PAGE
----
Better support needed for perpetrators of Family Violence

Published: Fri 25 Nov 2016 10:38 AM
Better support and services needed for perpetrators of Family Violence.
MEDIA RELEASE 25th November
Women’s Refuge welcomes the findings of the Issues Paper, Responding to perpetrators of family violence. The paper published today by the New Zealand Family Violence Clearinghouse calls for improved responses to perpetrators of family violence.
“If we’re to be serious about addressing the atrocious rates of violence, we need to making sure there are comprehensive services that respond to the cause of family violence; the perpetrators,” says Chief Executive of Women’s Refuge Dr Ang Jury.
“Currently services for perpetrators of violence are disjointed and vary in their availability from region to region. Similar to the comprehensive wraparound services offered to victims of domestic violence, we need to be offering the same to perpetrators, and be adequately funding them but this cannot happen at the expense of the services for their victims”
With family violence reoffending rates among some of the highest in the developed world, the paper underlines the failure of the criminal justice system to effectively deter reoffending, noting that punitive sentences are largely ineffective and that most perpetrators never attend a stopping violence programme.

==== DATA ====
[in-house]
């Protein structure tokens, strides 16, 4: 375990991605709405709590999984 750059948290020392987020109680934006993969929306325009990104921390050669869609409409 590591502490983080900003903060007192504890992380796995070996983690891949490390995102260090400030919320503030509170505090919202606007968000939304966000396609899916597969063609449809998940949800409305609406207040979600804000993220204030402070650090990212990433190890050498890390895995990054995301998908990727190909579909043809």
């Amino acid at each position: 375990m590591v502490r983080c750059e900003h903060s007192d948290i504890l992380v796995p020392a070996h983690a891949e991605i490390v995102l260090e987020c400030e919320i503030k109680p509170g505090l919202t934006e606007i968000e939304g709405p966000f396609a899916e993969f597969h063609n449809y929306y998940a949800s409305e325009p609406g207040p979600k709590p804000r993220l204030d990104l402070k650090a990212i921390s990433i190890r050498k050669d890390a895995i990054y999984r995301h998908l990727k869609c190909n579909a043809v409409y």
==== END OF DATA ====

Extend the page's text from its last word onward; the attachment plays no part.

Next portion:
The issues paper highlights the need for consistency, rather than the current model of ad hoc funding from various government departments. However Dr Jury believes that integrated service systems are only effective if they are truly collaborative and sufficiently resourced, adding that the best way to ensure positive outcomes is to invest in quality programmes and in the competence of the people delivering them.
“Often clients engage in many different services, having to tell their stories to a range of practitioners, or having to go to a range of different service providers to meet their needs. We need to continue moves towards a cohesive and coherent overarching structure for all family violence work and services, with adequate resourcing to manage their everyday frontline work – along with sufficient resourcing for organisations to collect and evaluate data, train staff, and implement best practice approaches.”
The paper is available from

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